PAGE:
- Refers to the pottery style found in Persia around 6000 BCE. The style is characterized by fine, plain buff pottery tempered with straw that is sometimes decorated with simple red or orange painted designs.
- Relatively small ancient Greek vessels with a globular body, a short neck, a flat disk-shaped mouth with a small orifice, and a handle (or sometimes two) extending from the shoulder to the rim; used for holding oils, perfumes, and ointments. They are usually made of terracotta. Uses of the aryballoi included in funeral rituals and by athletes who wore them on their wrists, suspended by thongs or strings.
- Refers to a pottery style created in the city and region of Corinth in the Peloponnese in south-central Greece, and exported extensively in other parts of Greece, Italy, and Egypt, particularly in the second half of the seventh century BCE and the first half of the sixth century BCE. It is characterized by large vessels and bold decoration arranged in friezes covering most of the surface. Designs are in black-figure on a light terra-cotta background, with red, white, and incised additions. Motifs may have been inspired by Eastern textiles and typically include animals, monsters, or human figures, with ornaments such as dots, leaves, or rosettes scattered over the background.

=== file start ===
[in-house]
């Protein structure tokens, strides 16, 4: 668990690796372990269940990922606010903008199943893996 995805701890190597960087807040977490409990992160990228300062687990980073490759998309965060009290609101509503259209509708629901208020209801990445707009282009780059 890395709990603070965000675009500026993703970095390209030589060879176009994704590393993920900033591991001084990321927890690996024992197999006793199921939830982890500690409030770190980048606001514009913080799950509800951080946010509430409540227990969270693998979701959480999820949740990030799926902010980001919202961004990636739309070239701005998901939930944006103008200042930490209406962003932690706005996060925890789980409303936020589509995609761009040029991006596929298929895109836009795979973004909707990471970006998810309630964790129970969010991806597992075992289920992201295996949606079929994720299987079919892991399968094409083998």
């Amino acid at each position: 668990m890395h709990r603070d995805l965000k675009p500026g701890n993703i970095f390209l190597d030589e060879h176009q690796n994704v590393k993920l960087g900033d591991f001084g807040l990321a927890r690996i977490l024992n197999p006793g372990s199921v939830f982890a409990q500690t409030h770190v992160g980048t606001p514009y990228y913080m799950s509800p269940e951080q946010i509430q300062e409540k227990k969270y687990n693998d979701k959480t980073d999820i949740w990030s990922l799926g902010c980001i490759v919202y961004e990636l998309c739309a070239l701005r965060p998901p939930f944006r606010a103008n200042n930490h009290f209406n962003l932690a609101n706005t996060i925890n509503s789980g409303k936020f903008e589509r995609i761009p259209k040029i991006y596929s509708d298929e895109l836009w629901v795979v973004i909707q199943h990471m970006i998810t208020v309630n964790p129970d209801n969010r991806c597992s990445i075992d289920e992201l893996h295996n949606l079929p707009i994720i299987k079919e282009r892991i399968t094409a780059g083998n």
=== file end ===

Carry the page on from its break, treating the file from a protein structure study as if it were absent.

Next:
- The process and technique of producing, forming, or tracing a pattern, text, or other usually linear motif by cutting, carving, or engraving.
- Refers to two-dimensional decoration applied to pottery by using paint made of metallic oxides or other pigments held in suspension in slip or another medium. The term is particularly used to refer to Ancient Greek red- and black-figure works. See also "porcelain paintings (visual works)."
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The following Comparanda exist for this object:
Agnes Newhall Stillwell
and Jack Leonard Benson.
(Princeton, NJ: American School of Classical Studies at Athens, 1984),
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